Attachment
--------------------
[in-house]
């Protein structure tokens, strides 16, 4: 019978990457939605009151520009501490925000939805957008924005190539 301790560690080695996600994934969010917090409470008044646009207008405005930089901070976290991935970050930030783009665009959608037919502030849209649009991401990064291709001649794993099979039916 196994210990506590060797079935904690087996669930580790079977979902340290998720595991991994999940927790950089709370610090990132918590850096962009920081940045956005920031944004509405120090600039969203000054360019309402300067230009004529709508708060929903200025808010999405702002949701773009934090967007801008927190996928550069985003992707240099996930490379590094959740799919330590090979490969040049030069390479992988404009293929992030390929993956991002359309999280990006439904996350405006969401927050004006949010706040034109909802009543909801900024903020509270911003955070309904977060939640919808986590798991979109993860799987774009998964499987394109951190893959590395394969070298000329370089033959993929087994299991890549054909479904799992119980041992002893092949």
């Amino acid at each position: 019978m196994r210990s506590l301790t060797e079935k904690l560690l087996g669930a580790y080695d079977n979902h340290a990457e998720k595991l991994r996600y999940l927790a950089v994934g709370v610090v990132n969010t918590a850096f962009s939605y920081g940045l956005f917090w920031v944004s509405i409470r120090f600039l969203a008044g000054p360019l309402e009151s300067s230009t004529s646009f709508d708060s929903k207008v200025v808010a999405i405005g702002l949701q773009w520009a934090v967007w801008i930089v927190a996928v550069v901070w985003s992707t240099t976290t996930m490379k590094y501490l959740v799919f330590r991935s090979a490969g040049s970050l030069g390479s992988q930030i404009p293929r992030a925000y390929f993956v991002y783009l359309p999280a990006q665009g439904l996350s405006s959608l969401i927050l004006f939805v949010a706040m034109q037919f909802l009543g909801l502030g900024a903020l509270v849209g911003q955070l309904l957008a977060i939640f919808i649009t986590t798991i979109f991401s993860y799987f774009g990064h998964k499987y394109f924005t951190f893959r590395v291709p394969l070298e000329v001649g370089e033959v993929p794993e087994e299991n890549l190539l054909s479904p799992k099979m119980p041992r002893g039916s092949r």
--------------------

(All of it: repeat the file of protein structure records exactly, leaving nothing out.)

[in-house]
């Protein structure tokens, strides 16, 4: 019978990457939605009151520009501490925000939805957008924005190539 301790560690080695996600994934969010917090409470008044646009207008405005930089901070976290991935970050930030783009665009959608037919502030849209649009991401990064291709001649794993099979039916 196994210990506590060797079935904690087996669930580790079977979902340290998720595991991994999940927790950089709370610090990132918590850096962009920081940045956005920031944004509405120090600039969203000054360019309402300067230009004529709508708060929903200025808010999405702002949701773009934090967007801008927190996928550069985003992707240099996930490379590094959740799919330590090979490969040049030069390479992988404009293929992030390929993956991002359309999280990006439904996350405006969401927050004006949010706040034109909802009543909801900024903020509270911003955070309904977060939640919808986590798991979109993860799987774009998964499987394109951190893959590395394969070298000329370089033959993929087994299991890549054909479904799992119980041992002893092949």
């Amino acid at each position: 019978m196994r210990s506590l301790t060797e079935k904690l560690l087996g669930a580790y080695d079977n979902h340290a990457e998720k595991l991994r996600y999940l927790a950089v994934g709370v610090v990132n969010t918590a850096f962009s939605y920081g940045l956005f917090w920031v944004s509405i409470r120090f600039l969203a008044g000054p360019l309402e009151s300067s230009t004529s646009f709508d708060s929903k207008v200025v808010a999405i405005g702002l949701q773009w520009a934090v967007w801008i930089v927190a996928v550069v901070w985003s992707t240099t976290t996930m490379k590094y501490l959740v799919f330590r991935s090979a490969g040049s970050l030069g390479s992988q930030i404009p293929r992030a925000y390929f993956v991002y783009l359309p999280a990006q665009g439904l996350s405006s959608l969401i927050l004006f939805v949010a706040m034109q037919f909802l009543g909801l502030g900024a903020l509270v849209g911003q955070l309904l957008a977060i939640f919808i649009t986590t798991i979109f991401s993860y799987f774009g990064h998964k499987y394109f924005t951190f893959r590395v291709p394969l070298e000329v001649g370089e033959v993929p794993e087994e299991n890549l190539l054909s479904p799992k099979m119980p041992r002893g039916s092949r």